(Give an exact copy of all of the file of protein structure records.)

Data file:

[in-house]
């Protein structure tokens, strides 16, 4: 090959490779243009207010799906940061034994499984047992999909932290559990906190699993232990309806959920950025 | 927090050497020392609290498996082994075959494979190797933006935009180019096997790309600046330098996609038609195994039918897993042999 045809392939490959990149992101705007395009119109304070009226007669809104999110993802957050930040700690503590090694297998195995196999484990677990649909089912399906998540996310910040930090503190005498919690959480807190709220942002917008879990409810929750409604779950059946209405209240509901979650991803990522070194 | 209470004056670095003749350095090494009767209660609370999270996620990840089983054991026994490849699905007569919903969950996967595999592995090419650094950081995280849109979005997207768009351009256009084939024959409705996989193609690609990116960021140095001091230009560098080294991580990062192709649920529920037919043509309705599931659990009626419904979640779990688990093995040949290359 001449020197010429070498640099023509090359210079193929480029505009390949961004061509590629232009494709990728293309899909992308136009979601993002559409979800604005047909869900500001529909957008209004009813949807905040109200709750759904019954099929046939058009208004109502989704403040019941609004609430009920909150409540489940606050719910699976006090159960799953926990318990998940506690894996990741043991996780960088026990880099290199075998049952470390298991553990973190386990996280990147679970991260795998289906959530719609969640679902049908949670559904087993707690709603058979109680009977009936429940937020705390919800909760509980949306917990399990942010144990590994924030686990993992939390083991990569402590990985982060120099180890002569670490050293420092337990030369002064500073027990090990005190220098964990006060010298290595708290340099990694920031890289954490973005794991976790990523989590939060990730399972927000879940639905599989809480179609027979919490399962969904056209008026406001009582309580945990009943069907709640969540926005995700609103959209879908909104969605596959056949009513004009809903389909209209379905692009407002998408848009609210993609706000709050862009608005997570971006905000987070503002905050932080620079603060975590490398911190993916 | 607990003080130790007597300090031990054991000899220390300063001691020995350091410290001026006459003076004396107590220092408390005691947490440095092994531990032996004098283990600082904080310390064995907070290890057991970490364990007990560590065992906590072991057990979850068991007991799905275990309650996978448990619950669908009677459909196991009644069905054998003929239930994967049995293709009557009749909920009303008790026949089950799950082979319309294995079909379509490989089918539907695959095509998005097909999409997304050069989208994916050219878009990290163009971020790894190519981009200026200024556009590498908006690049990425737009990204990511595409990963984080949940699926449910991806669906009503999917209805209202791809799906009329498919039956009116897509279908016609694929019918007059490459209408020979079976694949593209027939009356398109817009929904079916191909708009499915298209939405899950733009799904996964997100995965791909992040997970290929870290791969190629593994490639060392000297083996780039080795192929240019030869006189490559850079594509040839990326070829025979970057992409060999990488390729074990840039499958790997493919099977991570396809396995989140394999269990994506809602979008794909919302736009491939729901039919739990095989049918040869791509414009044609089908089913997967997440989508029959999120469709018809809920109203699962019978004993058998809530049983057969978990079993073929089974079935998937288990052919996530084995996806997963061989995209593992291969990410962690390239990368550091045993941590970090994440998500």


[in-house]
């Protein structure tokens, strides 16, 4: 090959490779243009207010799906940061034994499984047992999909932290559990906190699993232990309806959920950025 | 927090050497020392609290498996082994075959494979190797933006935009180019096997790309600046330098996609038609195994039918897993042999 045809392939490959990149992101705007395009119109304070009226007669809104999110993802957050930040700690503590090694297998195995196999484990677990649909089912399906998540996310910040930090503190005498919690959480807190709220942002917008879990409810929750409604779950059946209405209240509901979650991803990522070194 | 209470004056670095003749350095090494009767209660609370999270996620990840089983054991026994490849699905007569919903969950996967595999592995090419650094950081995280849109979005997207768009351009256009084939024959409705996989193609690609990116960021140095001091230009560098080294991580990062192709649920529920037919043509309705599931659990009626419904979640779990688990093995040949290359 001449020197010429070498640099023509090359210079193929480029505009390949961004061509590629232009494709990728293309899909992308136009979601993002559409979800604005047909869900500001529909957008209004009813949807905040109200709750759904019954099929046939058009208004109502989704403040019941609004609430009920909150409540489940606050719910699976006090159960799953926990318990998940506690894996990741043991996780960088026990880099290199075998049952470390298991553990973190386990996280990147679970991260795998289906959530719609969640679902049908949670559904087993707690709603058979109680009977009936429940937020705390919800909760509980949306917990399990942010144990590994924030686990993992939390083991990569402590990985982060120099180890002569670490050293420092337990030369002064500073027990090990005190220098964990006060010298290595708290340099990694920031890289954490973005794991976790990523989590939060990730399972927000879940639905599989809480179609027979919490399962969904056209008026406001009582309580945990009943069907709640969540926005995700609103959209879908909104969605596959056949009513004009809903389909209209379905692009407002998408848009609210993609706000709050862009608005997570971006905000987070503002905050932080620079603060975590490398911190993916 | 607990003080130790007597300090031990054991000899220390300063001691020995350091410290001026006459003076004396107590220092408390005691947490440095092994531990032996004098283990600082904080310390064995907070290890057991970490364990007990560590065992906590072991057990979850068991007991799905275990309650996978448990619950669908009677459909196991009644069905054998003929239930994967049995293709009557009749909920009303008790026949089950799950082979319309294995079909379509490989089918539907695959095509998005097909999409997304050069989208994916050219878009990290163009971020790894190519981009200026200024556009590498908006690049990425737009990204990511595409990963984080949940699926449910991806669906009503999917209805209202791809799906009329498919039956009116897509279908016609694929019918007059490459209408020979079976694949593209027939009356398109817009929904079916191909708009499915298209939405899950733009799904996964997100995965791909992040997970290929870290791969190629593994490639060392000297083996780039080795192929240019030869006189490559850079594509040839990326070829025979970057992409060999990488390729074990840039499958790997493919099977991570396809396995989140394999269990994506809602979008794909919302736009491939729901039919739990095989049918040869791509414009044609089908089913997967997440989508029959999120469709018809809920109203699962019978004993058998809530049983057969978990079993073929089974079935998937288990052919996530084995996806997963061989995209593992291969990410962690390239990368550091045993941590970090994440998500």